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Early Detection of Numerical Typing Errors Using Data Mining Techniques

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4 Author(s)
Shouyi Wang ; Dept. of Ind. & Syst. Eng., Rutgers Univ., Piscataway, NJ, USA ; Cheng-Jhe Lin ; Changxu Wu ; Chaovalitwongse, W.A.

This paper studies the applications of data mining techniques in early detection of numerical typing errors by human operators through a quantitative analysis of multichannel electroencephalogram (EEG) recordings. Three feature extraction techniques were developed to capture temporal, morphological, and time-frequency (wavelet) characteristics of EEG data. Two most commonly used data mining techniques, namely, linear discriminant analysis (LDA) and support vector machine (SVM), were employed to classify EEG samples associated with correct and erroneous keystrokes. The leave-one-error-pattern-out and leave-one-subject-out cross-validation methods were designed to evaluate the in- and cross-subject classification performances, respectively. For the in-subject classification, the best testing performance had a sensitivity of 62.20% and a specificity of 51.68%, which were achieved by SVM using morphological features. For the cross-subject classification, the best testing performance was achieved by LDA using temporal features, based on which it had a sensitivity of 68.72% and a specificity of 49.45%. In addition, the receiver operating characteristic (ROC) analysis revealed that the averaged values of the area under ROC curves of LDA and SVM for the in- and cross-subject classifications were both greater than 0.60 using the EEG 300 ms prior to the keystrokes. The classification results of this study indicated that the EEG patterns of erroneous keystrokes might be different from those of the correct ones. As a result, it may be possible to predict erroneous keystrokes prior to error occurrence. The classification problem addressed in this study is extremely challenging due to the very limited number of erroneous keystrokes made by each subject and the complex spatiotemporal characteristics of the EEG data. However, the outcome of this study is quite encouraging, and it is promising to develop a prospective early detection system for erroneous keystrokes based on brain-wa- - ve signals.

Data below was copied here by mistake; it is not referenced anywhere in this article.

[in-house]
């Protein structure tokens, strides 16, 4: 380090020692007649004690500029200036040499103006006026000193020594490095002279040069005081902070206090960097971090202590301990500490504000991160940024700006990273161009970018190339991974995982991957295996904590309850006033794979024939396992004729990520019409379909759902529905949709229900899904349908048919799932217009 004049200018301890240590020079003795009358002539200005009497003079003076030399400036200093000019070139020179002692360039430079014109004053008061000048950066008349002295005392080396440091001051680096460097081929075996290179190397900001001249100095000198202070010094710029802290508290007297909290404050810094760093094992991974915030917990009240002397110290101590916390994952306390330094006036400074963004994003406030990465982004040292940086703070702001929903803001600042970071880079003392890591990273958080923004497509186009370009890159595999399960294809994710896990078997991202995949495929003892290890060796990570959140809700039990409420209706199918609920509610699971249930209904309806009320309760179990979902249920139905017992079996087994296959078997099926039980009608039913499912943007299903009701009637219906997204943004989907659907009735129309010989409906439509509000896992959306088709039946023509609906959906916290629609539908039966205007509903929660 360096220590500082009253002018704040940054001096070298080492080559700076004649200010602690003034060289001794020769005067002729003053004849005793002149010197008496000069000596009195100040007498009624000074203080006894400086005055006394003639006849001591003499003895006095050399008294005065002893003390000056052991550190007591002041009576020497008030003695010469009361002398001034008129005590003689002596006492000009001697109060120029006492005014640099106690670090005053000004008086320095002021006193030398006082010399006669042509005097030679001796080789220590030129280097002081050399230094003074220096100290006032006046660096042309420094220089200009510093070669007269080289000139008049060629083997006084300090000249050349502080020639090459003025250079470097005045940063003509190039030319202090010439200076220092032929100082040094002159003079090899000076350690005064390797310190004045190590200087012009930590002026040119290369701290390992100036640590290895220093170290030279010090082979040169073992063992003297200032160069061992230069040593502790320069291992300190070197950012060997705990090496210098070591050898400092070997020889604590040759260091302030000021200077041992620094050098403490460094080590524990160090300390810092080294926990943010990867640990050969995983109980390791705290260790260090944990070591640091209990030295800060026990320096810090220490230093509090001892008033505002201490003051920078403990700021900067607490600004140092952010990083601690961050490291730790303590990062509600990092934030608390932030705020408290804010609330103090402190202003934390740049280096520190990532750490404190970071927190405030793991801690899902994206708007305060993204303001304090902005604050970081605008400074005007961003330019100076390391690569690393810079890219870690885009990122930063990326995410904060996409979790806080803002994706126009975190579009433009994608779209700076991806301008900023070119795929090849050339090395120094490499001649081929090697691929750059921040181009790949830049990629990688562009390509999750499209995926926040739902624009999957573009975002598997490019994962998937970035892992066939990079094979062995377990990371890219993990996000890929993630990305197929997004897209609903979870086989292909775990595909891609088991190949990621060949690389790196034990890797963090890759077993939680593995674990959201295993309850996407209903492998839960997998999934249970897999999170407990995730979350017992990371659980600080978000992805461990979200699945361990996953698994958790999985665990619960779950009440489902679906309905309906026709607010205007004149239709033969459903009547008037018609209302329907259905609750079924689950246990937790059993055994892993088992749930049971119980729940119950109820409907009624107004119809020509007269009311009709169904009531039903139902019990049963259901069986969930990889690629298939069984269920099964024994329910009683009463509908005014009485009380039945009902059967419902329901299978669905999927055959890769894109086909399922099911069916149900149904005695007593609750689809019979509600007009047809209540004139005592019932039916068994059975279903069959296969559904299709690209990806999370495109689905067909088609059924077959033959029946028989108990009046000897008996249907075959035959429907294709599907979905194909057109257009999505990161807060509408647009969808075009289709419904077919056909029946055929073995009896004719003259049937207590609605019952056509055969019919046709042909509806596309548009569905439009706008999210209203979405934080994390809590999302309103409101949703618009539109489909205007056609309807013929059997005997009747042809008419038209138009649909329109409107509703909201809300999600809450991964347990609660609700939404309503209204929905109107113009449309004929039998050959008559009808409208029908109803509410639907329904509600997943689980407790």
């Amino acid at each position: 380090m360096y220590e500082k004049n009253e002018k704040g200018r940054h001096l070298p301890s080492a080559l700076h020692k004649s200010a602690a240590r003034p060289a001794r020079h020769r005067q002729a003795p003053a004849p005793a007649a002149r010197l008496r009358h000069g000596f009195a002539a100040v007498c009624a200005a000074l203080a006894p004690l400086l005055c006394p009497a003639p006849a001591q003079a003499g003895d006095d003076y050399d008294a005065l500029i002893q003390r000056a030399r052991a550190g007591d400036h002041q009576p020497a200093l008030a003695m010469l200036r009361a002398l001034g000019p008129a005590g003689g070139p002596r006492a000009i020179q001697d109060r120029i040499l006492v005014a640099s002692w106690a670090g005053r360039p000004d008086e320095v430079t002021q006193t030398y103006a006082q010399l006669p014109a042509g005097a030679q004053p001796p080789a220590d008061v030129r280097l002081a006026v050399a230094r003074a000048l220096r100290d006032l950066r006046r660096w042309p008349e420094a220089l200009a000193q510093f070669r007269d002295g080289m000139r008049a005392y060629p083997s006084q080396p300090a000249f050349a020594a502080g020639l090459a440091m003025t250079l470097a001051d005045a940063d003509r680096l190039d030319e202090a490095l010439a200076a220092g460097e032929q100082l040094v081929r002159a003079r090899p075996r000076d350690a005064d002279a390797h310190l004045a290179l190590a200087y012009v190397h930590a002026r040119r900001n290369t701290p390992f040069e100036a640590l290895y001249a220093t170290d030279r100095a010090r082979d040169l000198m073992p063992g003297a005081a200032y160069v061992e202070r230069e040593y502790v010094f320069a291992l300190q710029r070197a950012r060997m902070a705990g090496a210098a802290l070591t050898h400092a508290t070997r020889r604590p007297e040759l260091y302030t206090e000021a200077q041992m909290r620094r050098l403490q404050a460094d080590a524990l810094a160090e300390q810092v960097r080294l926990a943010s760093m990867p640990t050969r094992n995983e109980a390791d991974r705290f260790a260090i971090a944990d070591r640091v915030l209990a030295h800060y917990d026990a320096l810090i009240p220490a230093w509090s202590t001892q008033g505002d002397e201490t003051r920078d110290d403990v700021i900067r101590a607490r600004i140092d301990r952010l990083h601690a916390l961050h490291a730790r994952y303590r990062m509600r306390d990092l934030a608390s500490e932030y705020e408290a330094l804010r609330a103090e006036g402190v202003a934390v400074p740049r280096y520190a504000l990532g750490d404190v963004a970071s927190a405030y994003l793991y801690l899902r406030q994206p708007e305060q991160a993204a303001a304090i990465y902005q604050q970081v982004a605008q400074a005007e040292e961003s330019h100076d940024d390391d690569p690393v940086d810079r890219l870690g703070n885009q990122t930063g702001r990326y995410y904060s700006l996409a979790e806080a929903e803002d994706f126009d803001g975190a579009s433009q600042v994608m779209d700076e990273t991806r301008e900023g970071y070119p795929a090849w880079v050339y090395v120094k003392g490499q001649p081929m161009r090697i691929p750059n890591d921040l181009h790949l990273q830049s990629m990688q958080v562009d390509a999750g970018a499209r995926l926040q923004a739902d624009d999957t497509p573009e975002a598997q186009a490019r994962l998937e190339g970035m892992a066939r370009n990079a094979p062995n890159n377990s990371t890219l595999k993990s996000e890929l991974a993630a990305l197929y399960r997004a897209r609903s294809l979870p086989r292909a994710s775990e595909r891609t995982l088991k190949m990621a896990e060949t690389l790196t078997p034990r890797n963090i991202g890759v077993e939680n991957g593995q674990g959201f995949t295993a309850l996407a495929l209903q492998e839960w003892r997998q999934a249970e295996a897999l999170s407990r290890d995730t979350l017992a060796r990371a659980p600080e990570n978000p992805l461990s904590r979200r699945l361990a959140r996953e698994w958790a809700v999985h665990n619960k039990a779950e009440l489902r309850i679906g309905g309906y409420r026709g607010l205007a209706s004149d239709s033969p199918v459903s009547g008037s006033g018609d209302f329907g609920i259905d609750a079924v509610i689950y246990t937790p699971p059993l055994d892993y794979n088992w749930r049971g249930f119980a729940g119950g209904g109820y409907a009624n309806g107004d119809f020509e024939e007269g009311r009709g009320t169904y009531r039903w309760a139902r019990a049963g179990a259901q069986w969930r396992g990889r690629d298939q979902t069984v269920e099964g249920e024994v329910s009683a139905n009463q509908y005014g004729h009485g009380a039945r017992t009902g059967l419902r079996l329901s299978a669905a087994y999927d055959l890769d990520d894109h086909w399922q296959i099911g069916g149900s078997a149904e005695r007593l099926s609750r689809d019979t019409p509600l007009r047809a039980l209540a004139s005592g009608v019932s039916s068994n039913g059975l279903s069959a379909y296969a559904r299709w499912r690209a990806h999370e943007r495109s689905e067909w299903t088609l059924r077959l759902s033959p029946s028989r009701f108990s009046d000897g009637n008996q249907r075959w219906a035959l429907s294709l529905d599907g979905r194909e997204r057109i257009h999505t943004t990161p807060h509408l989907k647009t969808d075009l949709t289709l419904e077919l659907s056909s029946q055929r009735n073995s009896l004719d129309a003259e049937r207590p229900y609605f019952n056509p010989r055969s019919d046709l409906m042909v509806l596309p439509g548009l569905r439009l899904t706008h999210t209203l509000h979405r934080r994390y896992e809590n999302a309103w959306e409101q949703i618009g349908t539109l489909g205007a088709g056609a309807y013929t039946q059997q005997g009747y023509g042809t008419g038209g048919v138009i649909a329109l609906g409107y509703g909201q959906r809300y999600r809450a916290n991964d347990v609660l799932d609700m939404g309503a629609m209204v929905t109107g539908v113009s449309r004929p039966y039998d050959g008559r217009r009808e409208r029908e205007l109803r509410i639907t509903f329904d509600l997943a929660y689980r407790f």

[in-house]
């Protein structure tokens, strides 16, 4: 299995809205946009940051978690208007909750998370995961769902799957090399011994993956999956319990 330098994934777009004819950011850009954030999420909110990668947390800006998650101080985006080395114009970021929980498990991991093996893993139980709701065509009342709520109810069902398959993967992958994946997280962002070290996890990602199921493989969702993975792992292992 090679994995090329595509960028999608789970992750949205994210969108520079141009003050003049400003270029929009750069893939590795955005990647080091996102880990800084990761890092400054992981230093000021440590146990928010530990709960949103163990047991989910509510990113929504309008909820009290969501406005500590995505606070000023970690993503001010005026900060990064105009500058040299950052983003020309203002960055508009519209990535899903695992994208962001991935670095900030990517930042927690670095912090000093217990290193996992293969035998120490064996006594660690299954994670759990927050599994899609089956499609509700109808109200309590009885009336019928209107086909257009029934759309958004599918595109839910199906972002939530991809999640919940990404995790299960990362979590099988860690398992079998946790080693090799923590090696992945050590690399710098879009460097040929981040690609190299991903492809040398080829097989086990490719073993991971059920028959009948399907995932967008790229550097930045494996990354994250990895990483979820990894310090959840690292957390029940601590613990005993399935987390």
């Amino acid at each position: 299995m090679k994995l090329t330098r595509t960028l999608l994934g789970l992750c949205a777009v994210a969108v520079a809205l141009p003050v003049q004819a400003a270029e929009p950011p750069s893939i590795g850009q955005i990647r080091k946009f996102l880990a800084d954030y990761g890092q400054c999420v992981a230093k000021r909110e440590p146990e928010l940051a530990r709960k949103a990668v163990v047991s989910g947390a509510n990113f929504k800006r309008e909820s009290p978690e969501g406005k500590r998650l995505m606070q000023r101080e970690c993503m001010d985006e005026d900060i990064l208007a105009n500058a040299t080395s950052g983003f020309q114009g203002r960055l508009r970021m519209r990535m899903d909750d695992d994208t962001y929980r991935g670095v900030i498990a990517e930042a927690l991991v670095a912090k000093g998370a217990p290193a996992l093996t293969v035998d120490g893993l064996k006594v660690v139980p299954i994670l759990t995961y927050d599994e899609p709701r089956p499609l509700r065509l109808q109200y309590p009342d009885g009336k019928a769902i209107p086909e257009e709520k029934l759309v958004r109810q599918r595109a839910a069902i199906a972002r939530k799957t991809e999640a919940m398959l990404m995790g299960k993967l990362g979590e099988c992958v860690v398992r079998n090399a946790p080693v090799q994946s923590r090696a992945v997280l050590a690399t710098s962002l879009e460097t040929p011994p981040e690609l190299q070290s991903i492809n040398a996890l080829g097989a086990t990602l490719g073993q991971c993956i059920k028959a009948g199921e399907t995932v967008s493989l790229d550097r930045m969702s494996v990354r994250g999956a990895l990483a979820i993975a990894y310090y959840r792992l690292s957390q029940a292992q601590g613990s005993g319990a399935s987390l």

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Systems, Man and Cybernetics, Part A: Systems and Humans, IEEE Transactions on  (Volume:41 ,  Issue: 6 )